Home-based pulmonary rehabilitation could be as effective as hospital-based programmes among people with COPD
Researchers in Australia have found that home-based pulmonary rehabilitation programmes could provide similar benefits as hospital-based programmes for people with chronic obstructive pulmonary disease (COPD).
Pulmonary rehabilitation is a treatment that aims to reduce the physical and emotional impacts of a chronic lung condition on a person’s life. It combines exercise training with education about ways people can help keep themselves as healthy as possible.
The study, presented yesterday (15 May, 2016) at the American Thoracic Society International Conference in San Francisco, USA, involved 166 people with COPD.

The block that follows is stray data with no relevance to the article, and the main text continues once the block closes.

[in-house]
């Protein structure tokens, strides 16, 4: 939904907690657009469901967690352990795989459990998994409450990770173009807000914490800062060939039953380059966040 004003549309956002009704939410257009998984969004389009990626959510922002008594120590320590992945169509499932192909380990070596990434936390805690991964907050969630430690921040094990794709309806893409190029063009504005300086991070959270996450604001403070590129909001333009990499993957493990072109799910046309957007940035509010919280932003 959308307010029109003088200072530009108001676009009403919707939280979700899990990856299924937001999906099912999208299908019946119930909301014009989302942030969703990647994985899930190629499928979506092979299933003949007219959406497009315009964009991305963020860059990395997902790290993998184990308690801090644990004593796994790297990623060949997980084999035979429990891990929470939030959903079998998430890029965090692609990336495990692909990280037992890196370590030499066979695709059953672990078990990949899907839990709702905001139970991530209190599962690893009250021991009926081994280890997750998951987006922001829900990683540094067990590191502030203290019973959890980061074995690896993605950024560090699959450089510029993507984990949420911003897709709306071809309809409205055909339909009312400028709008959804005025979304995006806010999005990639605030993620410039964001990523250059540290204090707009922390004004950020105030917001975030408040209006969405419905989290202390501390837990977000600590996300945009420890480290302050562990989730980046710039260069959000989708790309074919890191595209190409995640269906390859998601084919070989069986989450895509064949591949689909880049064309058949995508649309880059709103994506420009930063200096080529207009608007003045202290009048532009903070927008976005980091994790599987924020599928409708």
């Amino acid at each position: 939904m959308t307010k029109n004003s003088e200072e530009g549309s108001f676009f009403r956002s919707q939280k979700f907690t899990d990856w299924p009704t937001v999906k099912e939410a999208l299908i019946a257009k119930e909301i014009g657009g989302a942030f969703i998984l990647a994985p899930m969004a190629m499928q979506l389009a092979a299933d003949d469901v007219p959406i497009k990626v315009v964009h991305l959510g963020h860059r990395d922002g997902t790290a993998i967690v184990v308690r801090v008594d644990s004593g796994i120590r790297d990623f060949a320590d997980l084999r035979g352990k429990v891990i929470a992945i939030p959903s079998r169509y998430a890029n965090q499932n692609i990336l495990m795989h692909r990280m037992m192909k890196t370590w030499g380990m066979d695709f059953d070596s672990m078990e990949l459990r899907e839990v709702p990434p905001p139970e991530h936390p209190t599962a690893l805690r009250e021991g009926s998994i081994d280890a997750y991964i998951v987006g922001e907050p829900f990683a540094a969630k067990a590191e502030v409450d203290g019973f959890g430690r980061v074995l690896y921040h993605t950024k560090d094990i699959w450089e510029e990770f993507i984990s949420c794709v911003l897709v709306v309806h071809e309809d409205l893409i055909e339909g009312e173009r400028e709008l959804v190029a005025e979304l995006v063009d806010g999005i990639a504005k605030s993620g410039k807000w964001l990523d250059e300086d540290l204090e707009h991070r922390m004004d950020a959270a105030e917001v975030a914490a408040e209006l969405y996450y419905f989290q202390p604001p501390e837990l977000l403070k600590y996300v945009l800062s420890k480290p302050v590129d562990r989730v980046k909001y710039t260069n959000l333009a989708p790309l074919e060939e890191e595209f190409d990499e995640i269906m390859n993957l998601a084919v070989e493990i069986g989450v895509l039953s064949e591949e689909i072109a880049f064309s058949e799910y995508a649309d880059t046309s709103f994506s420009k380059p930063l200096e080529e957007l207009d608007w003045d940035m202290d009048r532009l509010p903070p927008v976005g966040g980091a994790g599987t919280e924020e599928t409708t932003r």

Participants completed either a traditional, hospital-based pulmonary rehabilitation or one carried out at home. Each programme lasted for 8 weeks.
The home-based programme involved an initial visit from a physiotherapist, which participants used to design their own exercise programme, followed by weekly motivational calls with a healthcare professional.
In the other group, the hospital pulmonary rehabilitation course involved two hospital visits a week, during which participants took part in exercise and education sessions.
At the end of the 8-week programmes, progress among each participant was assessed via a walking test and questionnaires. The researchers found that both groups experienced similar benefits from their respective programmes.
The researchers believe that this finding could offer hope for using home-based pulmonary rehabilitation programmes as a way of supporting people unable to regularly get to a hospital.